Feds Move to Seize Viktor Vekselberg's Fisher Island Properties | Miami New Times
Navigation

Feds Plan to Seize Russian Oligarch's Luxe Fisher Island Properties

The feds say Viktor Vekselberg's friend quietly funneled money into the U.S. to maintain Vekselberg's properties on Miami's exclusive Fisher Island.
Viktor Vekselberg (center) in San Jose, California, on June 23, 2010, signing an agreement with Cisco to extend its $100 million commitment to the Russian Skolkovo Project. Then-Russian President Dmitry Medvedev looks on.
Viktor Vekselberg (center) in San Jose, California, on June 23, 2010, signing an agreement with Cisco to extend its $100 million commitment to the Russian Skolkovo Project. Then-Russian President Dmitry Medvedev looks on. Photo by David Paul Morris/Getty

Local News is Vital to Our Community

When you support our community-rooted newsroom, you enable all of us to be better informed, connected, and empowered during this important election year. Give now and help us raise $4,000 by June 7.

Support local journalism

$0
$4,000
$310
Share this:
In place of a billionaire Russian oligarch and his friend, Fisher Island residents' newest neighbors may be a pack of federal agents.

On February 24, New York federal prosecutors moved to seize a half-dozen stateside properties owned by Viktor Vekselberg, a high-profile Russian businessman with close ties to Russian president Vladimir Putin. The $75 million worth of real estate includes apartments in New York and Miami's exclusive Fisher Island, which were funded and maintained by Vekselberg's friend in a scheme to circumvent U.S. sanctions, according to a civil forfeiture complaint (attached at the bottom of this story).

A sprawling $31.7 million, seven-bedroom penthouse in the Palazzo Del Sol complex is among the properties marked for seizure on Fisher Island, one of the wealthiest neighborhoods in the nation.

The United States first sanctioned Vekselberg in 2018 under an expansion of the list of Russian oligarchs subject to U.S. financial restrictions over Russia's 2014 annexation of Crimea. He has since been barred from conducting business in America without a special license.

"For years, Russia's weaponization of corruption has relied on opaque legal structures – and Western enablers – to move, hide, and spend stolen wealth, enriching its oligarchs and ultimately resourcing the war in the Ukraine," New York Homeland Security Investigations special agent Ivan J. Arvelo said upon announcing the complaint. "Today, we continue our active measures and remove jewels from the crown of yet another oligarch, stripping him of the luxury assets he so cherishes."

Since the start of Russia's brutal full-scale invasion of Ukraine last year, the U.S. and its allies have cracked down on wealthy, Kremlin-linked oligarchs with sanctions, economic penalties, and seizures of their priciest possessions, including superyachts, sports teams — and in this case, luxury properties.
click to enlarge
Left: The sister residences where Vekselberg purchased a penthouse in 2017. Right: The Palazzo Del Mare condo, where he purchased two units in 2010.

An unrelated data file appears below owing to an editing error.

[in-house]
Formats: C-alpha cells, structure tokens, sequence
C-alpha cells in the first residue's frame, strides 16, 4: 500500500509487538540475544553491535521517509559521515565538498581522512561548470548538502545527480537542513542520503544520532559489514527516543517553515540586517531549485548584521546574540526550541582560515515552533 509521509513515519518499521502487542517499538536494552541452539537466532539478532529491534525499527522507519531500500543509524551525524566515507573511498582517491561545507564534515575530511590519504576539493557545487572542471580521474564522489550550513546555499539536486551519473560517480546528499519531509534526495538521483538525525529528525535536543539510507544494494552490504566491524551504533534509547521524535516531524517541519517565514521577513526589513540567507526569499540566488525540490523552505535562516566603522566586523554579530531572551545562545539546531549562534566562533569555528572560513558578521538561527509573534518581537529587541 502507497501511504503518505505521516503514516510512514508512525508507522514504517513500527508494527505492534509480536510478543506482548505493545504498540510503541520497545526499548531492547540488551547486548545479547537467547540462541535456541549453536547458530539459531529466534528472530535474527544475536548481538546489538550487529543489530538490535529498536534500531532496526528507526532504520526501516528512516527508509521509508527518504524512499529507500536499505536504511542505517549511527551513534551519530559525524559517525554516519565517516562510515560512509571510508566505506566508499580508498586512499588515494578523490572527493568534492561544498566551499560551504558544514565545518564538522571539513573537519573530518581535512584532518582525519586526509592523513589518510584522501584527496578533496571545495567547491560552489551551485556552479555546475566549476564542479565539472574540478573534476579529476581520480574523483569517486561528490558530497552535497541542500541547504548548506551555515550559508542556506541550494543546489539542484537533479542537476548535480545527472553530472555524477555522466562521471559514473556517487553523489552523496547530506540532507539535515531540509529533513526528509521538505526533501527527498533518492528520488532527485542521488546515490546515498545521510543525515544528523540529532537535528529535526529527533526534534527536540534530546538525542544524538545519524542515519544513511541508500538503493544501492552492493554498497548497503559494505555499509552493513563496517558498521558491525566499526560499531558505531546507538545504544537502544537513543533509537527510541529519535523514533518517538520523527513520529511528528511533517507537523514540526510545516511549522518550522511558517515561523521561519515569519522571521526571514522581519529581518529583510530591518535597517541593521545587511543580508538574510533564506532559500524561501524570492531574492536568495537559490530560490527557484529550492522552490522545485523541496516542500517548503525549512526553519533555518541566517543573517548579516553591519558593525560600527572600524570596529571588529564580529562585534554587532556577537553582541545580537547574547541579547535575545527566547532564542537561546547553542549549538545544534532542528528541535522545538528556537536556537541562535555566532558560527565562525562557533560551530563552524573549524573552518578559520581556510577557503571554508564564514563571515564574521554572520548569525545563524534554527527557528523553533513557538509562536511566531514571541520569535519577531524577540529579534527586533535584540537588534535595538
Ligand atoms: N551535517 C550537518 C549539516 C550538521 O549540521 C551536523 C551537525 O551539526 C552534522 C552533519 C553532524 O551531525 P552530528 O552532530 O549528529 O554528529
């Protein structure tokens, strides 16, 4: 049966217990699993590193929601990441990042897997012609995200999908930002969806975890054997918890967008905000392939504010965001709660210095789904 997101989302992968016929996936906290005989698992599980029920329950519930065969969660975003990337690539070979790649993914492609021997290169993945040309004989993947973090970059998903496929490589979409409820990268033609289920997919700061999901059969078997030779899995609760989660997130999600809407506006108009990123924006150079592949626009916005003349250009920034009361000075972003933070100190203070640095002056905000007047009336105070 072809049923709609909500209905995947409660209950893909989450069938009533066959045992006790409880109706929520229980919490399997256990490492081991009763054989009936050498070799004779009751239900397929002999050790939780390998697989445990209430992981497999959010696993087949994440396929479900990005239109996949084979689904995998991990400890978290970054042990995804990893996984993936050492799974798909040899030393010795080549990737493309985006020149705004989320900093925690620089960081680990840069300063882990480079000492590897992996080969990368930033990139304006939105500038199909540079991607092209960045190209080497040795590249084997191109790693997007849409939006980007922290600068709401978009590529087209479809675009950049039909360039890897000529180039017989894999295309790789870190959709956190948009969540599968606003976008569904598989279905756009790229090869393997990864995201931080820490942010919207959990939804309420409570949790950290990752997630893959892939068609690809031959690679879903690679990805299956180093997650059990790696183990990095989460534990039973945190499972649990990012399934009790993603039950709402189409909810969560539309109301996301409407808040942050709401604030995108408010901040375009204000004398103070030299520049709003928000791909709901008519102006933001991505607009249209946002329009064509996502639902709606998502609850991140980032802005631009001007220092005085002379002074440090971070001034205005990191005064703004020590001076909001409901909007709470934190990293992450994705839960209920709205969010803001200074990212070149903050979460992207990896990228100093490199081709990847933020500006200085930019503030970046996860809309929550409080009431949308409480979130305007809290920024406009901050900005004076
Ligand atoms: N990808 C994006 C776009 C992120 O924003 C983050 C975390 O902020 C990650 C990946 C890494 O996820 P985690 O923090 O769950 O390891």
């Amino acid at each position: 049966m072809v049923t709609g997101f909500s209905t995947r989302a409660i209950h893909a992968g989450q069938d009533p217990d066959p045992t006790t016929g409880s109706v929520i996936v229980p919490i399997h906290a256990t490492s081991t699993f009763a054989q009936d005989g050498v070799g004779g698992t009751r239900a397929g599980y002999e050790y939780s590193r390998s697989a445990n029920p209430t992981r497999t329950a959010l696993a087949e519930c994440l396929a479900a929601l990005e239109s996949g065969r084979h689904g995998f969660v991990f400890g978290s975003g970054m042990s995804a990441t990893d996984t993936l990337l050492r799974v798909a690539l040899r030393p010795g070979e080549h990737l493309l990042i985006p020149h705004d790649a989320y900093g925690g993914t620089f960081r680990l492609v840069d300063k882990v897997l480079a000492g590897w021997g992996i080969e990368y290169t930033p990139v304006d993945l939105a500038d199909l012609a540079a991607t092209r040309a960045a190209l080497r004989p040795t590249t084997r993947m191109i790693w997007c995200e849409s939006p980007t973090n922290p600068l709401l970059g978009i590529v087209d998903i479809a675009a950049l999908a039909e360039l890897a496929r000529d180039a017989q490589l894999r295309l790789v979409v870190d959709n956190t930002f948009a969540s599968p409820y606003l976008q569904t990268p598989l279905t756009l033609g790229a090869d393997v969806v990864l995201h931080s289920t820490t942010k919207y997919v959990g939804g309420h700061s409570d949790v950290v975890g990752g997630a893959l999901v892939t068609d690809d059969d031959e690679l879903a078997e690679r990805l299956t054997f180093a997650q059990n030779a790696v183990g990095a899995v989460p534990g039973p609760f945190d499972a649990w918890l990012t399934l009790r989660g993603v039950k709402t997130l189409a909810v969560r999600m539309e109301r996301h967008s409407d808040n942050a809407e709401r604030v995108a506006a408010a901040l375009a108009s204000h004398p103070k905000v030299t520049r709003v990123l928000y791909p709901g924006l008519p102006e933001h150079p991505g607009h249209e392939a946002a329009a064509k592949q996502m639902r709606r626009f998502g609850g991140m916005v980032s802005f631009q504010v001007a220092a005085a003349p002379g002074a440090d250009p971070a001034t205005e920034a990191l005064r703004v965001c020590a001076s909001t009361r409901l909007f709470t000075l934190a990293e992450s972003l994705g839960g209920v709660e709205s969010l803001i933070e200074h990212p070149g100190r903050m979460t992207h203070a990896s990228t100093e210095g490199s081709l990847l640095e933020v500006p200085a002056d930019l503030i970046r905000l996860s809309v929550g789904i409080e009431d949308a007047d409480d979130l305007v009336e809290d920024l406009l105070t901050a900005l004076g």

Via Miami-Dade Property Appraiser
According to the complaint, Vekselberg snapped up six properties through a series of shell companies based in Panama and the Bahamas between 2008 and 2017 — including two apartment units and the massive penthouse on Fisher Island, Miami's wealthy enclave accessible only by boat. In 2010, he allegedly purchased the two apartment units at the ten-story Palazzo Del Mare condo for $6.2 million; in 2017, he bought the seven-bedroom, seven-bathroom penthouse next door for $31.2 million, prosecutors say.

The Ukranian-born tycoon, 65, is the owner of the Russian conglomerate Renova Group, which does business in the aluminum, oil, and energy sectors. Forbes estimates his net worth at $6.9 billion.

The complaint also names Vekselberg's business partner Vladimir Voronchenko, an art dealer and longtime friend of Vekselberg whom prosecutors accuse of funneling millions into the U.S. to maintain the New York and Miami properties after Vekselberg was sanctioned.

Between June 2018 and March 2022, the complaint alleges, roughly $4 million was transferred from a Bahamian bank account held in the name of Voronchenko's company, Smile Holdings, and from a Russian account maintained by Voronchenko's relative in order to pay taxes, maintenance charges, insurance premiums, and other costs related to the properties.

Voronchenko allegedly tried to sell the Park Avenue and Southampton properties between August 2020 and December 2021 without U.S. approval, violating sanctions laws.

According to the complaint, Voronchenko lived in several of the properties over the years, including one of the Fisher Island apartments. In 2010, he and a family member applied for membership at a Fisher Island members-only beach club.

Last May, federal agents served Voronchenko a grand jury subpoena on Fisher Island, calling for him to testify and provide documents related to the properties. But more than a week later, he took off on a flight from Miami to Dubai — and although he was scheduled to return to Miami later that month, he instead traveled to Moscow, Russia, federal prosecutors say.

Voronchenko failed to appear before the grand jury on May 31, 2022, as required by the subpoena. As of late February, he has yet to return to the U.S. He was indicted on charges of money laundering and sanctions violations earlier this month.

Vekselberg's 254-foot megayacht Tango, valued at $120 million, was previously seized by U.S. federal agents in Palma de Mallorca, Spain.
BEFORE YOU GO...
Can you help us continue to share our stories? Since the beginning, Miami New Times has been defined as the free, independent voice of Miami — and we'd like to keep it that way. Our members allow us to continue offering readers access to our incisive coverage of local news, food, and culture with no paywalls.